Thinking Out Loud

June 25, 2010

A Rosary is a Rosary is a Rosary

I often joke about the fact that I “do my best work on other peoples’ blogs.” a piece on Internet Monk discussed the use of the rosary, which, if you don’t know, is a piece of jewelry that looks a bit like a necklace, anchored usually by a larger cross (which makes it looks more like a necklace), and a number of larger and smaller beads arranged in a specific pattern. There’s something about the interaction of a comment forum that sharpens the mind.   Recently,

Most of the people who responded to the column have no issue with using something like this as you pray — we blog-reading types are a fairly open-minded bunch — but it occurred to me that perhaps some people don’t know how the rosary is referenced in The Cathecism of the Catholic Church.

To start with, if you need some more background, here’s what that omniscient source, Wikipedia has to say:

The Rosary (from Latin rosarium, meaning “rose garden”) or “garland of roses” is a popular and traditional Catholic devotion. The term denotes both a set of prayer beads and the devotional prayer itself, which combines vocal (or silent) prayer and meditation. The prayers consist of repeated sequences of the Lord’s Prayer followed by ten utterances of the “Hail Mary” and a single praying of “Glory Be to the Father” and is sometimes accompanied by the Fatima Prayer; each of these sequences is known as a decade. The praying of each decade is accompanied by meditation on one of the Mysteries of the Rosary, which are events in the lives of Jesus Christ and his mother, the Blessed Virgin Mary…

The rosary is part of the Catholic veneration of Mary, which has been promoted by numerous popes…

Devotion to the rosary is one of the most notable features of popular Catholic spirituality. Pope John Paul II placed the rosary at the very center of Christian spirituality and called it “among the finest and most praiseworthy traditions of Christian contemplation.”…

The rosary provides a physical method of keeping track of the number of Hail Marys said. The fingers are moved along the beads as the prayers are recited. By not having to keep track of the count mentally, the mind is more able to meditate on the mysteries. A five decade rosary contains five groups of ten beads (a decade), with additional large beads before each decade. The Hail Mary is said on the ten beads within a decade, while the Our Father is said on the large bead before each decade. A new mystery is meditated upon at each of the large beads. Some rosaries, particularly those used by religious orders, contain 15 decades, corresponding to the traditional 15 mysteries of the rosary.

If you go to the Wikipedia article you’ll find a number of internal links, plus a much longer article from which this was edited.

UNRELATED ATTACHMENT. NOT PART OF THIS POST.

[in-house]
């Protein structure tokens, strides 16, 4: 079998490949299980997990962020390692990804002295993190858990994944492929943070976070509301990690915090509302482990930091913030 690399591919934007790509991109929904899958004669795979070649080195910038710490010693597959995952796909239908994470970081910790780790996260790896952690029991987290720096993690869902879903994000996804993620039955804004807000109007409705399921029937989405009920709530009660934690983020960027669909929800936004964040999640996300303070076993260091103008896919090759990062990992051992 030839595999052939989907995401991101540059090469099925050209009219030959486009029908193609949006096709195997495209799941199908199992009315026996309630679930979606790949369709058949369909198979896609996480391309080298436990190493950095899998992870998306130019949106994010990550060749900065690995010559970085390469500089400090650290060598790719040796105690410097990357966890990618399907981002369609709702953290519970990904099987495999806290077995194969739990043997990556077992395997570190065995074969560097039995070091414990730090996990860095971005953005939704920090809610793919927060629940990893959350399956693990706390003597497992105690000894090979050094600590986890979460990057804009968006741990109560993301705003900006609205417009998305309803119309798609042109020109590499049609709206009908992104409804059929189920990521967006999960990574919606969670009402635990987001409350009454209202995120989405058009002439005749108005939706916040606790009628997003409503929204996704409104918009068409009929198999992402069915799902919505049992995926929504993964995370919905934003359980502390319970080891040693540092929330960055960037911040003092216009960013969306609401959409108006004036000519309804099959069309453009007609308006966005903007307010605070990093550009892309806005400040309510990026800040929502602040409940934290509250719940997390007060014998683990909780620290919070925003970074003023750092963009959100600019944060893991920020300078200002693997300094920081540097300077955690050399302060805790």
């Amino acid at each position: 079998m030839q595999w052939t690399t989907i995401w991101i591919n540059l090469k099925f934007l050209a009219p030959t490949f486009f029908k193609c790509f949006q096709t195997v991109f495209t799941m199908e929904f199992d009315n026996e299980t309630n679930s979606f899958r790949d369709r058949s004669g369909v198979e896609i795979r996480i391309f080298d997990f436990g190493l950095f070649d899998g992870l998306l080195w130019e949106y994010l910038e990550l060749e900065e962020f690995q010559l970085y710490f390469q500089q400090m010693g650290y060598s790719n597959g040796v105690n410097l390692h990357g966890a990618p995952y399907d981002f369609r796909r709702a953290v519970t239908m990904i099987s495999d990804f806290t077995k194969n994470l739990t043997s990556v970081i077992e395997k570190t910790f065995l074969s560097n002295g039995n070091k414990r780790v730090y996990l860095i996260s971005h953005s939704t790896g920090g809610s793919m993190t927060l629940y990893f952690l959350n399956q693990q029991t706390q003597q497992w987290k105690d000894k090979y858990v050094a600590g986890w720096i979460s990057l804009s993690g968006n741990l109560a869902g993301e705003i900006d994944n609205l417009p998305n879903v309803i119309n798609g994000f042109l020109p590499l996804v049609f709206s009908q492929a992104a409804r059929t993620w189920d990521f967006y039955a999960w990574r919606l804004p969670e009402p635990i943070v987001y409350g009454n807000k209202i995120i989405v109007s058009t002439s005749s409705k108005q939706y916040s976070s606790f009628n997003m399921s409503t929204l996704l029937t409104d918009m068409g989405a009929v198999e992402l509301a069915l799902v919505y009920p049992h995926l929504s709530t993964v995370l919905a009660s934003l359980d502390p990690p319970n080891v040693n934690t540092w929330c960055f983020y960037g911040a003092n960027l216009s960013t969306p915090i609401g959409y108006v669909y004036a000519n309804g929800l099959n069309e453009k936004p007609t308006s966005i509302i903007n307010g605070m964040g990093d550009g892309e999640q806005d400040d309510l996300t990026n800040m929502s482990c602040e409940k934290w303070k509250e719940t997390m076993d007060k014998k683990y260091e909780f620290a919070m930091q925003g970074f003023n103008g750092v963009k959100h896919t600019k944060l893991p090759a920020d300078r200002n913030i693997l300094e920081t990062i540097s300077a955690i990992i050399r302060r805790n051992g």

So what are those mysteries all about?  In a previous blog post here, I listed them all for you:

Joyful Mysteries

  1. The Annunciation. Fruit of the Mystery: Humility
  2. The Visitation. Fruit of the Mystery: Love of Neighbor
  3. The Nativity. Fruit of the Mystery: Poverty (poor in spirit), Detachment from the things of the world, Contempt of Riches, Love of the Poor
  4. The Presentation of Jesus at the Temple. Fruit of the Mystery: Purity
  5. The Finding of the Child Jesus in the Temple. Fruit of the Mystery: True Wisdom and True Conversion.

Luminous Mysteries

  1. The Baptism of Jesus in the Jordan. Fruit of the Mystery: Openness to the Holy Spirit
  2. The Wedding at Cana. Fruit of the Mystery: To Jesus through Mary
  3. Jesus’ Proclamation of the Kingdom of God. Fruit of the Mystery: Repentance and Trust in God
  4. The Transfiguration. Fruit of the Mystery: Desire for Holiness
  5. The Institution of the Eucharist. Fruit of the Mystery: Adoration

Sorrowful Mysteries

  1. The Agony in the Garden. Fruit of the Mystery: Sorrow for Sin, Uniformity with the will of God
  2. The Scourging at the Pillar. Fruit of the Mystery: Mortification
  3. The Crowning of Thorns. Fruit of the Mystery: Contempt of the world
  4. The Carrying of the Cross. Fruit of the Mystery: Patience
  5. The Crucifixion. Fruit of the Mystery: Salvation

Glorious Mysteries

  1. The Resurrection. Fruit of the Mystery: Faith
  2. The Ascension. Fruit of the Mystery: Hope and desire for Heaven
  3. The Descent of the Holy Spirit. Fruit of the Mystery: Holy Wisdom to know the truth and share with everyone
  4. The Assumption of Mary. Fruit of the Mystery: Grace of a Happy Death and True Devotion towards Mary
  5. The Coronation of the Blessed Virgin Mary. Fruit of the Mystery: Perseverance and Crown of Glory

That list is key to finally getting around to reading the Internet Monk piece I posted on the iMonk blog: